This means Jesus is currently about the business of fixing all the stuff that is currently broken, stuff that we have invariable had a sincere part in breaking. And yet, as Wright properly points out time and time again, our prayer, the one Jesus taught us is this: “Our Father in heaven, hallowed be your name. Your kingdom come, your will be done, on earth…” If we have had a significant, almost exclusive role in the breaking of what God created, then through Jesus and because of His resurrection, we have a significant role in the fixing of it too. So our author continues:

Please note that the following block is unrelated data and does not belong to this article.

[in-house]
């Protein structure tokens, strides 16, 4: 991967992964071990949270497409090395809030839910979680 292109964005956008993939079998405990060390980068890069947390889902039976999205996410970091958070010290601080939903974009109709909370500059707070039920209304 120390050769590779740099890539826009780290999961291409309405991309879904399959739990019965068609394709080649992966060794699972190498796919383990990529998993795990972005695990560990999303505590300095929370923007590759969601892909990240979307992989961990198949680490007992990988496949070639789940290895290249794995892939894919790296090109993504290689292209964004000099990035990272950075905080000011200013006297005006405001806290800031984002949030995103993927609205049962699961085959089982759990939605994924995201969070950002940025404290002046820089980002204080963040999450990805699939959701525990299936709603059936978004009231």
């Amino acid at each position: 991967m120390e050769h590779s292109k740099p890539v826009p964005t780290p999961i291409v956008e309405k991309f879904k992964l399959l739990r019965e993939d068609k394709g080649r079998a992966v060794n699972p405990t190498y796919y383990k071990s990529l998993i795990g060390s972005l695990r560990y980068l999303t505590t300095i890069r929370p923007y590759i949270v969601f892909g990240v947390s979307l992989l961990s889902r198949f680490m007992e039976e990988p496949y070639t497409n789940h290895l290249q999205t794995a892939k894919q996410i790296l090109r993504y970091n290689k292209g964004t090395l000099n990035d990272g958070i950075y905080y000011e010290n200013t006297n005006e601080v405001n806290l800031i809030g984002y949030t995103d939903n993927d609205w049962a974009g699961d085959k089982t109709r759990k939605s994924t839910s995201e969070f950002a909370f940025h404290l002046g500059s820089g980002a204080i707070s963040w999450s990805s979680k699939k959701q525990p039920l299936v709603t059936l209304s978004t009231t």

Every act of love, gratitude, and kindness; every work of art or music inspired by the love of God and delight in the beauty of his creation; every minute spent teaching a severely handicapped child to read or to walk; every act of care and nurture, of comfort and support, for one’s fellow human beings and for that matter one’s fellow nonhuman creatures; and of course every prayer, all Spirit-led teaching, every deed that spreads the gospel, builds up the church, embraces and embodies holiness rather than corruption, and makes the name of Jesus honored in the world—all of this will find its way, through the resurrecting power of God, into the new creation that God will one day make. That is the logic of the mission of God. God’s re-creation of his wonderful world, which began with the resurrection of Jesus and continues mysteriously as God’s people live in the risen Christ and in the power of his Spirit, means that what we do in Christ and by the Spirit in the present is not wasted. It will last all the way into God’s new world. In fact, it will be enhanced there.” (208-209)